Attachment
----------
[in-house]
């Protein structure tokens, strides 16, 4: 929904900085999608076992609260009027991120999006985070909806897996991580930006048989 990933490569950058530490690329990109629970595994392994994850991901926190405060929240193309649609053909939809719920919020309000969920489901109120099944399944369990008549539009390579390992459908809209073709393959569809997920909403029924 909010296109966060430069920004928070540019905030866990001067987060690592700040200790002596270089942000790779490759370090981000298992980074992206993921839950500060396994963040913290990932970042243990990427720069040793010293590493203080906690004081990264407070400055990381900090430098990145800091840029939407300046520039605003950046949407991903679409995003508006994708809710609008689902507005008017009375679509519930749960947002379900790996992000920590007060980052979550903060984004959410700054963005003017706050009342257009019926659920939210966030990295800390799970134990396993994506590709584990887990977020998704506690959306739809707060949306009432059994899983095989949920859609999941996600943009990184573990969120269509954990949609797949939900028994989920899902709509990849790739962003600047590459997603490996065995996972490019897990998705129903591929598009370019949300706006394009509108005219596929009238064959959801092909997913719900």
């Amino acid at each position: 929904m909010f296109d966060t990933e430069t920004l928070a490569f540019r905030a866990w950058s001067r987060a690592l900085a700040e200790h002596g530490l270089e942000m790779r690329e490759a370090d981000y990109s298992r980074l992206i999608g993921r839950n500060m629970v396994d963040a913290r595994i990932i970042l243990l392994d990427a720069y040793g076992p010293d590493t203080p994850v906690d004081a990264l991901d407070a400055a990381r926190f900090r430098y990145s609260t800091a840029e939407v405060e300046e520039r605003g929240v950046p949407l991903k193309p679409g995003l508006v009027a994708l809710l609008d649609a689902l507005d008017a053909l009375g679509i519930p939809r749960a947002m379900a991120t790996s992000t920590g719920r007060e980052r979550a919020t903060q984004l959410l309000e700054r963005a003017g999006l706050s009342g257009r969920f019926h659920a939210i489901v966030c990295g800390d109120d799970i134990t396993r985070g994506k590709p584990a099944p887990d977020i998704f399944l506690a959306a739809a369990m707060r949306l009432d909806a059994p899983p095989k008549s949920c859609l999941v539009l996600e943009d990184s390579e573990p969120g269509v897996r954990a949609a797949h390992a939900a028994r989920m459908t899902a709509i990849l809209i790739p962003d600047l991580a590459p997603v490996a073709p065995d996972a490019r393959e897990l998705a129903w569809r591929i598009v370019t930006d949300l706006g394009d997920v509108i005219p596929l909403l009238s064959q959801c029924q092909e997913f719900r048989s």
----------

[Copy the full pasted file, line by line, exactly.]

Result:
[in-house]
């Protein structure tokens, strides 16, 4: 929904900085999608076992609260009027991120999006985070909806897996991580930006048989 990933490569950058530490690329990109629970595994392994994850991901926190405060929240193309649609053909939809719920919020309000969920489901109120099944399944369990008549539009390579390992459908809209073709393959569809997920909403029924 909010296109966060430069920004928070540019905030866990001067987060690592700040200790002596270089942000790779490759370090981000298992980074992206993921839950500060396994963040913290990932970042243990990427720069040793010293590493203080906690004081990264407070400055990381900090430098990145800091840029939407300046520039605003950046949407991903679409995003508006994708809710609008689902507005008017009375679509519930749960947002379900790996992000920590007060980052979550903060984004959410700054963005003017706050009342257009019926659920939210966030990295800390799970134990396993994506590709584990887990977020998704506690959306739809707060949306009432059994899983095989949920859609999941996600943009990184573990969120269509954990949609797949939900028994989920899902709509990849790739962003600047590459997603490996065995996972490019897990998705129903591929598009370019949300706006394009509108005219596929009238064959959801092909997913719900």
């Amino acid at each position: 929904m909010f296109d966060t990933e430069t920004l928070a490569f540019r905030a866990w950058s001067r987060a690592l900085a700040e200790h002596g530490l270089e942000m790779r690329e490759a370090d981000y990109s298992r980074l992206i999608g993921r839950n500060m629970v396994d963040a913290r595994i990932i970042l243990l392994d990427a720069y040793g076992p010293d590493t203080p994850v906690d004081a990264l991901d407070a400055a990381r926190f900090r430098y990145s609260t800091a840029e939407v405060e300046e520039r605003g929240v950046p949407l991903k193309p679409g995003l508006v009027a994708l809710l609008d649609a689902l507005d008017a053909l009375g679509i519930p939809r749960a947002m379900a991120t790996s992000t920590g719920r007060e980052r979550a919020t903060q984004l959410l309000e700054r963005a003017g999006l706050s009342g257009r969920f019926h659920a939210i489901v966030c990295g800390d109120d799970i134990t396993r985070g994506k590709p584990a099944p887990d977020i998704f399944l506690a959306a739809a369990m707060r949306l009432d909806a059994p899983p095989k008549s949920c859609l999941v539009l996600e943009d990184s390579e573990p969120g269509v897996r954990a949609a797949h390992a939900a028994r989920m459908t899902a709509i990849l809209i790739p962003d600047l991580a590459p997603v490996a073709p065995d996972a490019r393959e897990l998705a129903w569809r591929i598009v370019t930006d949300l706006g394009d997920v509108i005219p596929l909403l009238s064959q959801c029924q092909e997913f719900r048989s």